Instead of showing us why these characters are so beloved, the Russo brothers employ a Marvel shorthand of sorts, relying on past movies to do most of the work. And that’s not an unreasonable instinct: Captain America’s first onscreen return in Civil War is awe-inspiring in large part because he’s the Captain America who’s lived in the Marvel Cinematic Universe for the past seven years.

The same kind of chills happen when the “Wakanda” theme plays in Infinity War — a testament to the power of Ryan Coogler’s massive film. For devotees of the MCU, there’s plenty to read into between the lines of Infinity War, but only if you know where to look.

Not all of the film’s heroes are underutilized, though. Tony Stark’s (Robert Downey Jr.) fear of a galactic threat, established over the past few films featuring him, is fully realized in Thanos, and Downey sinks his teeth into Stark’s vulnerability and apprehension. Stark has to not only defeat this villain but also reconcile that mission with the fact that Thanos’s plan is horrifyingly adjacent to Stark’s dream of a universe so safe that Avengers are rendered obsolete.

Benedict Cumberbatch’s Doctor Strange and Chris Hemsworth’s Thor are apt counters to Stark. Cumberbatch’s Strange is coolly stubborn, calculating in ways that Stark isn’t. And Hemsworth, after flexing his knack for comedy in 2017’s Ragnarok, taps into that same humor but laces it with jagged grief and anger informed by having seen Thanos’s wrath firsthand.

It would have been stellar to see all of Marvel’s superheroes allowed these little pockets of storytelling in between the Thanos action, but there’s already not enough room in Infinity War’s two hours and 40 minutes. I don’t envy the difficult decisions the Russos had to make about the heroes and storylines to spotlight, but I’m also not convinced that giving us a Thanos origin story and relying on that Marvel superhero shorthand to fill in the gaps was the most efficient way.

Perhaps the easiest way to reconcile this is to understand that Infinity War doesn’t want to have multiple profound heroes, but rather have one profound thing happen to all of its heroes.

Avengers: Infinity War is the most comic book movie that Marvel has ever created

Black Panther in Avengers: Infinity War.
Marvel Studios

The best and worst thing about Infinity War is that it’s a comic book movie.

Comic book artists aren’t bound by visual effects budgets, so they’re allowed to give us priceless imaginations on paper: new worlds on every page, mystifying beings, dazzling spacecraft, spellbinding powers, and megaton fights. Infinity War is the closest iteration of this limitless power that we’ve seen onscreen.

Midway through, I lost count of the planets and galaxies visited, each one terrifyingly beautiful in its own way. There’s a breath-stopping visit to a deserted ghost city of a planet, so evocative you can almost smell the sulfur in the air and feel the temperature drop when it comes on the screen.

And the faces of Thanos’s Black Order, his cabal of henchmen, are fearsome and distinct, offering both scintillating powers and copious nightmare fuel. Their fights with the Avengers are the film’s highlights, and a couple of them truly feel like significant threats to Earth’s Mightiest Heroes.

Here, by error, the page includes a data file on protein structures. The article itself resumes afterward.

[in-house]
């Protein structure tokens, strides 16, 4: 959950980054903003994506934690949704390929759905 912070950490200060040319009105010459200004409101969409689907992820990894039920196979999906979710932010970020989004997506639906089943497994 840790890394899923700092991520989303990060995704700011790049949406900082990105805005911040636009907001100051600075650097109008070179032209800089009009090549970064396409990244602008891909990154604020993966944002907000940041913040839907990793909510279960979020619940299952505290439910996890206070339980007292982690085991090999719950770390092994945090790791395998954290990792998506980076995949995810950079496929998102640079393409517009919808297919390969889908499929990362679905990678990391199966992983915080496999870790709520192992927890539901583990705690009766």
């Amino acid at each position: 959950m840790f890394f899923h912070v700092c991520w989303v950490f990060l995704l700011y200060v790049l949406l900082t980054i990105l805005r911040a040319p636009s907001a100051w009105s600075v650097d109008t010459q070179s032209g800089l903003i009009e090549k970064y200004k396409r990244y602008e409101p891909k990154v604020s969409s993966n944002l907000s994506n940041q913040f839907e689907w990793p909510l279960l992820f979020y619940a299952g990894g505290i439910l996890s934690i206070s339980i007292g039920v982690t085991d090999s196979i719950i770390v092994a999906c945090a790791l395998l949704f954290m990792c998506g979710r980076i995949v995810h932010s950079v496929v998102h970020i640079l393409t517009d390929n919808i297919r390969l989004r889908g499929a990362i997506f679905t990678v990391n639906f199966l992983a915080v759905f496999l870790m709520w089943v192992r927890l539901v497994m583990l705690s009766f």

The problem with flexing this sort of expansive world building is that it requires so much jumping around the universe that the film feels like it’s spinning plates. That results in the compression I mentioned earlier, the feeling that some characters are around simply to remind you they exist. But it also, frustratingly, kneecaps what should be the MCU’s grandest fight scene, Infinity War’s invasion of Wakanda.

It’s the largest-scale onscreen fight I can recall since the Battle of Helm’s Deep in The Lord of the Rings: The Two Towers. Our heroes, in a valiant last stand, are the only thing that stands between Thanos and universal destruction. And his generals have unleashed thousands of intergalactic hounds — what look to be a cross between snapping turtles and WWE wrestlers — upon Wakanda. Cap and Black Panther teaming up to hold the line is a strange mix of joy and stress. Seeing Okoye and Black Widow’s combat expertise in tandem is breathtaking. Same with Scarlet Witch unleashing her full powers.

Unfortunately, though, because there are multiple storylines going on at one time, we jump from Wakanda to outer space and another faction of Avengers doing their part to save the universe, or get thrust into Thor’s side quest to find a weapon strong enough to kill Thanos.

It’s frustrating that it’s so difficult to fully appreciate the fantastic work that went into orchestrating these massive spectacles when we’re constantly being jostled from place to place. Midway through, all these different settings and all these jumps begin to feel exhausting.

The same thing can happen in comic books. Some story arcs are better than others. And sometimes you’ll have to read through them all — even the most boring ones — to get the full crossover experience and make sure you didn’t miss anything.

But also as in comic books, there’s one absolute bombshell of a moment that grabs you by the neck and drives you back into the story. Infinity War boasts the most breathtaking, audacious moment in superhero movie history, one that rocketed through my brain and tore apart everything I thought I knew about the past 10 years of Marvel moviemaking. For the first time in a while, I can’t wait to see what happens next.